This has been a tiresome one. A low confidence system, with at times seemingly high-end potential, continues to fade before it's even really started. As we discussed in our update yesterday best dynamics will stay well south of the Denver area, and with that only light accumulation (if any at all) is expected across the metro area through Monday.
Colorado Springs remains under an advisory, but it too will be at the northern edge of heaviest snow it seems. Models keep pushing back start times and lowering snow totals for the city, so we'll see where things end up. Most data still indicates our low-end 3" total should be possible for the city, with perhaps some higher totals should things align just right tonight.
For the northern urban corridor it could be the Fort Collins area, rather ironically, ends up with the most snow this weekend after a burst of heavy snow Saturday delivered a narrow strip of 2 - 3" to the area. The band, which caused the National Weather Service to issue a Snow Squall Warning, was picked up on late –– but eventually the models got there. Here was the midday NAM forecast yesterday through early this morning which panned out well:
This morning the same model has the following through Monday:
It's clear where the heavies snow will end up. It has a good snow for the Colorado Springs area still, with 4 - 6" across the board –– most of that comes tonight, with ongoing showers on Monday. Tough to argue too much with this outlook, BUT it feels like this is the high-end scenario at this point for Colorado Springs, with other high-res data showing easily half that much snow for COS. In any event, it looks like the snow potential for the Denver area is somewhere in the nothing to 1" range. Ho-hum.
The snowfall gambler charts are as follows... Not much potential up north, Castle Rock still in the running for some accumulation tonight (though consider me skeptical!) and Colorado Springs with some high-end potential still, but only real confidence showing up in the 1 - 3" range at this point. The southern shift has upped probabilities for Pueblo as you might expect:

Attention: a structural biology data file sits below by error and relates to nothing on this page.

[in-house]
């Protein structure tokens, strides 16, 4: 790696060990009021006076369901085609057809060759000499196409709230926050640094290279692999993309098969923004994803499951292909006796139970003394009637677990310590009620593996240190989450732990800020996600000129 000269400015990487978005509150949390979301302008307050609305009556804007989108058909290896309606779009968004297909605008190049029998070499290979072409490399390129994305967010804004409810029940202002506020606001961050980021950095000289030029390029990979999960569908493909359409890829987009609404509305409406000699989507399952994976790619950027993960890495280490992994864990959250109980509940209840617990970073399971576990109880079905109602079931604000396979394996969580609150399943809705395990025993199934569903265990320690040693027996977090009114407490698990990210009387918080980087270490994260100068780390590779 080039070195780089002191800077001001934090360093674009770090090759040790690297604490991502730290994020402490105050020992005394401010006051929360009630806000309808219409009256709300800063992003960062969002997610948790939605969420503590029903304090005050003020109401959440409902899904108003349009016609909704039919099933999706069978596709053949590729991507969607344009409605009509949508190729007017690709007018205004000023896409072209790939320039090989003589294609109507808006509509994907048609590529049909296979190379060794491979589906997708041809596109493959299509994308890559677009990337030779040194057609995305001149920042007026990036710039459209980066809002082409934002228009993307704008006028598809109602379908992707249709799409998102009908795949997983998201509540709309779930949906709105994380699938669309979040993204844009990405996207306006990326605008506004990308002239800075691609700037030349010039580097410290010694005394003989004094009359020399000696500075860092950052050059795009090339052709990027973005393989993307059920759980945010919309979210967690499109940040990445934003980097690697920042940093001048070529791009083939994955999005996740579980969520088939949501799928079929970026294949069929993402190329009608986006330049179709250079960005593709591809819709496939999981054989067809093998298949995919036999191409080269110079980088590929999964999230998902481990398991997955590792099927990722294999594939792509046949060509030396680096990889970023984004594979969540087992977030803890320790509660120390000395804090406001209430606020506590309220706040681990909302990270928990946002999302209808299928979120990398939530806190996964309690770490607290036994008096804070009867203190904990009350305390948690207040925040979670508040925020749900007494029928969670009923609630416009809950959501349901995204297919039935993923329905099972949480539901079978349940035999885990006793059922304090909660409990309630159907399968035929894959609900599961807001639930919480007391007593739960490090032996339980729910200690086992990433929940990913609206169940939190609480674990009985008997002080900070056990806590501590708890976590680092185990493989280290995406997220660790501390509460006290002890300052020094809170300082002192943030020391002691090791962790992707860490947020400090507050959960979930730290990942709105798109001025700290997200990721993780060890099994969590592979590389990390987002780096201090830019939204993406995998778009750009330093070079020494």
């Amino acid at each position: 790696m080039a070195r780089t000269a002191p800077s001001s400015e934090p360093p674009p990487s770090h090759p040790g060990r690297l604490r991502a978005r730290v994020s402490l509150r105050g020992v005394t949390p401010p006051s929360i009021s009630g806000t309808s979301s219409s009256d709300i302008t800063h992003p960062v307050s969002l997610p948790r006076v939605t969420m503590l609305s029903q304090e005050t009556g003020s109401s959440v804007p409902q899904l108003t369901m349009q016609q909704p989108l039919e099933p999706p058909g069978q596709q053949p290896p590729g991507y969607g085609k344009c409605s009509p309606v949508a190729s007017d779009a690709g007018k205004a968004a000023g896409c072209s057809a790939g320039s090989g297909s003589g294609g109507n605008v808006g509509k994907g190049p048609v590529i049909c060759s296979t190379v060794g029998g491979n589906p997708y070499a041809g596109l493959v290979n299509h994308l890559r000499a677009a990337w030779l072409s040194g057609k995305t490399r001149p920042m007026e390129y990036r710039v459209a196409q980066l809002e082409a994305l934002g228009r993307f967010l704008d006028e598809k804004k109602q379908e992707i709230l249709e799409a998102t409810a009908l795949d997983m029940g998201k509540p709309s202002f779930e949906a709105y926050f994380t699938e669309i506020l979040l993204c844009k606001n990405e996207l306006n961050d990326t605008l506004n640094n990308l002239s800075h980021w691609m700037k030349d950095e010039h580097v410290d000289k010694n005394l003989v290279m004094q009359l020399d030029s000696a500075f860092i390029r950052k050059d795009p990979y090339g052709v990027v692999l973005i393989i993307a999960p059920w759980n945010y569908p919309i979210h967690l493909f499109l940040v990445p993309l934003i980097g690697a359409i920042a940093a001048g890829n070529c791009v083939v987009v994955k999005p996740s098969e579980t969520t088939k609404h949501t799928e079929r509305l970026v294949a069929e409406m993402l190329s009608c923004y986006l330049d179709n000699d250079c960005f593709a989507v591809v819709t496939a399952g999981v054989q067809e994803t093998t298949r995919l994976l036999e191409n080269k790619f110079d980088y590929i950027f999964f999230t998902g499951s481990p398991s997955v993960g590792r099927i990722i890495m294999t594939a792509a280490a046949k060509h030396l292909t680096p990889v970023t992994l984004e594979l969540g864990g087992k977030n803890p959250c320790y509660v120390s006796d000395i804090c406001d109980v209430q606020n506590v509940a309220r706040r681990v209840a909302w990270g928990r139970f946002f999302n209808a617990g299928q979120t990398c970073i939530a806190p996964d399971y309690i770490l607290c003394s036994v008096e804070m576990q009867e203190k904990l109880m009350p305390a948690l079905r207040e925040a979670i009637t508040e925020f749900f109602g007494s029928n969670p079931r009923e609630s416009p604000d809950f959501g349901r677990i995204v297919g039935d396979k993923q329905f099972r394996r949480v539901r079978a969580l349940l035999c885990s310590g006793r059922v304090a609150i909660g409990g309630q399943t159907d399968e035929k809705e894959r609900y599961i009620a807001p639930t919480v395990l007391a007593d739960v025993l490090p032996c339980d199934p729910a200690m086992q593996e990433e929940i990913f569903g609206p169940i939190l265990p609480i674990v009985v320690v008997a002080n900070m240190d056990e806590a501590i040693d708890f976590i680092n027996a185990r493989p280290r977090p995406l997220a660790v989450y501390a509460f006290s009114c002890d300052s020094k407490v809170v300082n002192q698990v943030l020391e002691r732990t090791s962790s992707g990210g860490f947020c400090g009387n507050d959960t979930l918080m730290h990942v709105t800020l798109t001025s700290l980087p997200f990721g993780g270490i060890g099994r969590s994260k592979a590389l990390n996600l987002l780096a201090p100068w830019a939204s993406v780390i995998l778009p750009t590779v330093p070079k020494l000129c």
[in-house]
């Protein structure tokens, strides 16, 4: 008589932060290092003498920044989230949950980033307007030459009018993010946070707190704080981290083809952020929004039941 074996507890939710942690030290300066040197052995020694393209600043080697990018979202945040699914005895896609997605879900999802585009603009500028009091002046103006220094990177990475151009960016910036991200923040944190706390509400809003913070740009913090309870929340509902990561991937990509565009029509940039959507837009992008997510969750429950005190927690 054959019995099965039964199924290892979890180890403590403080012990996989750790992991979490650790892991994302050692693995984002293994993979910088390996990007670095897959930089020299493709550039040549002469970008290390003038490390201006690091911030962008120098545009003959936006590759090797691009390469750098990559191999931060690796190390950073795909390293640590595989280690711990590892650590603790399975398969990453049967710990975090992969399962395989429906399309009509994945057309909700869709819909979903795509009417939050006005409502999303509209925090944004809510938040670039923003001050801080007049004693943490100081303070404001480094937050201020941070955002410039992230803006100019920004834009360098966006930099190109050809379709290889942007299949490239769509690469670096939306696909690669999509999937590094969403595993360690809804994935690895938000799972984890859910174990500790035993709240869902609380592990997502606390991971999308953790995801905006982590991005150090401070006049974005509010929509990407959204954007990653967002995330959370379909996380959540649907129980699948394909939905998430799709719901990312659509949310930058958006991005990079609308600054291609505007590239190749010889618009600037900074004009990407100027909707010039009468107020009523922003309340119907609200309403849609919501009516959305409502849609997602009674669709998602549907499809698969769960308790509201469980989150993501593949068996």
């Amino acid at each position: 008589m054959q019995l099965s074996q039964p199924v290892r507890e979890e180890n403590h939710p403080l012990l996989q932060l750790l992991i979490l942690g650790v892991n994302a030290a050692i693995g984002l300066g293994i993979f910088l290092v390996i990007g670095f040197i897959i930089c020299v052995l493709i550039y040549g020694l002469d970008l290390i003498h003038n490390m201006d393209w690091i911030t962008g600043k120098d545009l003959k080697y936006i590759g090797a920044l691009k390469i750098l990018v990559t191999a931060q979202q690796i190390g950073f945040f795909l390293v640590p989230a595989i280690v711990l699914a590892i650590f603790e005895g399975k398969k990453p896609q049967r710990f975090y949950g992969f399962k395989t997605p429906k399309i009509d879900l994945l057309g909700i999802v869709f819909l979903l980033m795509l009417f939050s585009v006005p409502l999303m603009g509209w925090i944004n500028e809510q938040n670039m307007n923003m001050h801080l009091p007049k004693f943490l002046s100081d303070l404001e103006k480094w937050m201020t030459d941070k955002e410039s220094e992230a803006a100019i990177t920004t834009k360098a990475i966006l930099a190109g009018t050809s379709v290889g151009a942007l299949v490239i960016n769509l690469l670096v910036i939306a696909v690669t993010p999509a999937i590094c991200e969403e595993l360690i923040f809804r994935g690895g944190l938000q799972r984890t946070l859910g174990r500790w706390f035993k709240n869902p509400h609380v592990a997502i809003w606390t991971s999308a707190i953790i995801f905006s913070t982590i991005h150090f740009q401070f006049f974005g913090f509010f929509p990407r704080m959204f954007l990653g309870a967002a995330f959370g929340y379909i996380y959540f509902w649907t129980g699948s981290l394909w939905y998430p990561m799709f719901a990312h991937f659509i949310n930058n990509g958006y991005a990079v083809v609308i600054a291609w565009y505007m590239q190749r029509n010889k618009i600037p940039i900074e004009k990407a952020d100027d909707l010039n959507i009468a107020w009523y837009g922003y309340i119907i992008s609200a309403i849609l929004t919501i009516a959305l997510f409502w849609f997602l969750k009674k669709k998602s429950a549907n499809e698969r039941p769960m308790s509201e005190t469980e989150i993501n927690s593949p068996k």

Monday remains chilly and unsettled, especially across Southeast Colorado as the storm slowly exits. Below is a look at the hourly planner for COS, showing the best snow potential this afternoon and tonight, but lingering showers in the forecast for Monday along with very cold temperatures:
A warming and drying trend is still forecast through the remainder of the work week. Ridging (reds below) is expected to build in from the west slowly through the week, and be firmly in place by week's end. This will lead to temperatures near and above average for much of the state for the latter half of the week and next weekend.
By Christmas week models show a highly amplified pattern in place across the United States with another large upper level trough digging into Southern California. This may eventually impact our weather during the holiday week, so something to keep an eye on. Right now it looks like at least another round of mountain snow, in what has already been a great December for the high country!